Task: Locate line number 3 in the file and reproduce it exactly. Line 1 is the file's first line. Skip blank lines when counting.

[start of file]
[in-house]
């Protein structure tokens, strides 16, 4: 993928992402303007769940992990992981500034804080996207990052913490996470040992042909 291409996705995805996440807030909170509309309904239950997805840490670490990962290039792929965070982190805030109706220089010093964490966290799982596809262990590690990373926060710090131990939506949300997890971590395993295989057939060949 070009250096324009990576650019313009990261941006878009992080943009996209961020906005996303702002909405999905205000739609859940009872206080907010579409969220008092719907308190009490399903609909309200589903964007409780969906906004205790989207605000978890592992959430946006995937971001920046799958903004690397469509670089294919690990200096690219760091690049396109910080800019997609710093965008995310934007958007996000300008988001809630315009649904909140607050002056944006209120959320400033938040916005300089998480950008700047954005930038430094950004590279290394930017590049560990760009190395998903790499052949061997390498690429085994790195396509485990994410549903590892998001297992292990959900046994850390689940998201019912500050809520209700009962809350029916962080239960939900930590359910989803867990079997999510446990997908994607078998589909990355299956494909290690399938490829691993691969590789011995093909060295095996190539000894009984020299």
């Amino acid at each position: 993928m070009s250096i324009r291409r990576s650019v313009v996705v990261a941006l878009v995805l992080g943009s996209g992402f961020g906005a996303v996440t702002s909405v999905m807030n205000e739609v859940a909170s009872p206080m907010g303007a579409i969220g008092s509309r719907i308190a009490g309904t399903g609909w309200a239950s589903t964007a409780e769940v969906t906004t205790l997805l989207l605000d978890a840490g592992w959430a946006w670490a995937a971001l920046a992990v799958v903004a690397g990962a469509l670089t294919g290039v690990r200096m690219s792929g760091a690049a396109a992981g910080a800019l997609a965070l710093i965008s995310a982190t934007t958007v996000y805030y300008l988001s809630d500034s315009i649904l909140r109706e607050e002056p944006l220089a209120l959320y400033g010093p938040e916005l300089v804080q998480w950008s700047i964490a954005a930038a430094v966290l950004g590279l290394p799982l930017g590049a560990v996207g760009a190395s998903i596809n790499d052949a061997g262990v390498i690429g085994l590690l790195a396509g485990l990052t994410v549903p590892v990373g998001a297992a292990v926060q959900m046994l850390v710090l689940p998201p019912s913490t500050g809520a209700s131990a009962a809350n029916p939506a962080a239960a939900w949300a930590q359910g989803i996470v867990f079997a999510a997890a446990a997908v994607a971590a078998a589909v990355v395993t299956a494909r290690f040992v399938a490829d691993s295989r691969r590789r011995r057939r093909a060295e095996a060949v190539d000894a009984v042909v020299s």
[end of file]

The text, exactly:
């Amino acid at each position: 993928m070009s250096i324009r291409r990576s650019v313009v996705v990261a941006l878009v995805l992080g943009s996209g992402f961020g906005a996303v996440t702002s909405v999905m807030n205000e739609v859940a909170s009872p206080m907010g303007a579409i969220g008092s509309r719907i308190a009490g309904t399903g609909w309200a239950s589903t964007a409780e769940v969906t906004t205790l997805l989207l605000d978890a840490g592992w959430a946006w670490a995937a971001l920046a992990v799958v903004a690397g990962a469509l670089t294919g290039v690990r200096m690219s792929g760091a690049a396109a992981g910080a800019l997609a965070l710093i965008s995310a982190t934007t958007v996000y805030y300008l988001s809630d500034s315009i649904l909140r109706e607050e002056p944006l220089a209120l959320y400033g010093p938040e916005l300089v804080q998480w950008s700047i964490a954005a930038a430094v966290l950004g590279l290394p799982l930017g590049a560990v996207g760009a190395s998903i596809n790499d052949a061997g262990v390498i690429g085994l590690l790195a396509g485990l990052t994410v549903p590892v990373g998001a297992a292990v926060q959900m046994l850390v710090l689940p998201p019912s913490t500050g809520a209700s131990a009962a809350n029916p939506a962080a239960a939900w949300a930590q359910g989803i996470v867990f079997a999510a997890a446990a997908v994607a971590a078998a589909v990355v395993t299956a494909r290690f040992v399938a490829d691993s295989r691969r590789r011995r057939r093909a060295e095996a060949v190539d000894a009984v042909v020299s």